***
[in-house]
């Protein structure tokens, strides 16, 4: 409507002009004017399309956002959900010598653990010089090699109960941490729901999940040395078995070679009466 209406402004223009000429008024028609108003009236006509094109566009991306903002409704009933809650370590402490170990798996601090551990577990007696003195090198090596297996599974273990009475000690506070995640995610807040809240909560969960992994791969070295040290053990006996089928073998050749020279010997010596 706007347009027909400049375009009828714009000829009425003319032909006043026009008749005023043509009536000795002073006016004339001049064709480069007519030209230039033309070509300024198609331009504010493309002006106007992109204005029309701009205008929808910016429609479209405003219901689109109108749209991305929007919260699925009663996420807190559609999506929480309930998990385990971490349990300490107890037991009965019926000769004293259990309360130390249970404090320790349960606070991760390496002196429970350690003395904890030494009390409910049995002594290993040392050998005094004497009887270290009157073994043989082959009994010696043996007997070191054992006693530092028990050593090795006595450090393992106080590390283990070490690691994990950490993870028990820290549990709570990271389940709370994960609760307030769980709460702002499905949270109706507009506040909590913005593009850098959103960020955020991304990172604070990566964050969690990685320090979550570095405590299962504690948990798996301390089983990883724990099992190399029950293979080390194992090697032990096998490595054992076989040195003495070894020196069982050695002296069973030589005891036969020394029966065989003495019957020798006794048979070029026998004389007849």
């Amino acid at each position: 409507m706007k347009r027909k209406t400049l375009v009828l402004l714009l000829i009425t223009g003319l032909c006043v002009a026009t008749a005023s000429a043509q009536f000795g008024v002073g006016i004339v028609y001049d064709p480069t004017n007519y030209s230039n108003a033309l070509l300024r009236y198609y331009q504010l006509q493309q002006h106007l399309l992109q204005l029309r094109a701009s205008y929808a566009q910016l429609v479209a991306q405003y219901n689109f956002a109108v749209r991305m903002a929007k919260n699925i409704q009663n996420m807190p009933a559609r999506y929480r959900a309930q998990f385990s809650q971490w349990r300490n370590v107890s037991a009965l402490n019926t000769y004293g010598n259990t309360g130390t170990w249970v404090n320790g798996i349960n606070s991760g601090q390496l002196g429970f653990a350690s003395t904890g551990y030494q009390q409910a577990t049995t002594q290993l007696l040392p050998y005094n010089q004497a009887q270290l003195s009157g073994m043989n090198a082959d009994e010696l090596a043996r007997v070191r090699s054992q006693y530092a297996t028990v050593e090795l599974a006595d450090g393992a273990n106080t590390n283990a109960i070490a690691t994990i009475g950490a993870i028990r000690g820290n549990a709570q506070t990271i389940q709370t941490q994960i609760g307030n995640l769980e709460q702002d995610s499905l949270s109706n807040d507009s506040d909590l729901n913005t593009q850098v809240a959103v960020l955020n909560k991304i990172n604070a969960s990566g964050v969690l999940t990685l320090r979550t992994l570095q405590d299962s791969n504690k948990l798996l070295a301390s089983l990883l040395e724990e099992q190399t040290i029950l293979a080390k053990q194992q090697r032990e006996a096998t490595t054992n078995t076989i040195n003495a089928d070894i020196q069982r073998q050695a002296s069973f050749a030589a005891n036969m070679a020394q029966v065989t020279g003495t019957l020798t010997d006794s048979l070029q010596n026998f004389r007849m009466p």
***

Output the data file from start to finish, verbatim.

[in-house]
């Protein structure tokens, strides 16, 4: 409507002009004017399309956002959900010598653990010089090699109960941490729901999940040395078995070679009466 209406402004223009000429008024028609108003009236006509094109566009991306903002409704009933809650370590402490170990798996601090551990577990007696003195090198090596297996599974273990009475000690506070995640995610807040809240909560969960992994791969070295040290053990006996089928073998050749020279010997010596 706007347009027909400049375009009828714009000829009425003319032909006043026009008749005023043509009536000795002073006016004339001049064709480069007519030209230039033309070509300024198609331009504010493309002006106007992109204005029309701009205008929808910016429609479209405003219901689109109108749209991305929007919260699925009663996420807190559609999506929480309930998990385990971490349990300490107890037991009965019926000769004293259990309360130390249970404090320790349960606070991760390496002196429970350690003395904890030494009390409910049995002594290993040392050998005094004497009887270290009157073994043989082959009994010696043996007997070191054992006693530092028990050593090795006595450090393992106080590390283990070490690691994990950490993870028990820290549990709570990271389940709370994960609760307030769980709460702002499905949270109706507009506040909590913005593009850098959103960020955020991304990172604070990566964050969690990685320090979550570095405590299962504690948990798996301390089983990883724990099992190399029950293979080390194992090697032990096998490595054992076989040195003495070894020196069982050695002296069973030589005891036969020394029966065989003495019957020798006794048979070029026998004389007849």
């Amino acid at each position: 409507m706007k347009r027909k209406t400049l375009v009828l402004l714009l000829i009425t223009g003319l032909c006043v002009a026009t008749a005023s000429a043509q009536f000795g008024v002073g006016i004339v028609y001049d064709p480069t004017n007519y030209s230039n108003a033309l070509l300024r009236y198609y331009q504010l006509q493309q002006h106007l399309l992109q204005l029309r094109a701009s205008y929808a566009q910016l429609v479209a991306q405003y219901n689109f956002a109108v749209r991305m903002a929007k919260n699925i409704q009663n996420m807190p009933a559609r999506y929480r959900a309930q998990f385990s809650q971490w349990r300490n370590v107890s037991a009965l402490n019926t000769y004293g010598n259990t309360g130390t170990w249970v404090n320790g798996i349960n606070s991760g601090q390496l002196g429970f653990a350690s003395t904890g551990y030494q009390q409910a577990t049995t002594q290993l007696l040392p050998y005094n010089q004497a009887q270290l003195s009157g073994m043989n090198a082959d009994e010696l090596a043996r007997v070191r090699s054992q006693y530092a297996t028990v050593e090795l599974a006595d450090g393992a273990n106080t590390n283990a109960i070490a690691t994990i009475g950490a993870i028990r000690g820290n549990a709570q506070t990271i389940q709370t941490q994960i609760g307030n995640l769980e709460q702002d995610s499905l949270s109706n807040d507009s506040d909590l729901n913005t593009q850098v809240a959103v960020l955020n909560k991304i990172n604070a969960s990566g964050v969690l999940t990685l320090r979550t992994l570095q405590d299962s791969n504690k948990l798996l070295a301390s089983l990883l040395e724990e099992q190399t040290i029950l293979a080390k053990q194992q090697r032990e006996a096998t490595t054992n078995t076989i040195n003495a089928d070894i020196q069982r073998q050695a002296s069973f050749a030589a005891n036969m070679a020394q029966v065989t020279g003495t019957l020798t010997d006794s048979l070029q010596n026998f004389r007849m009466p």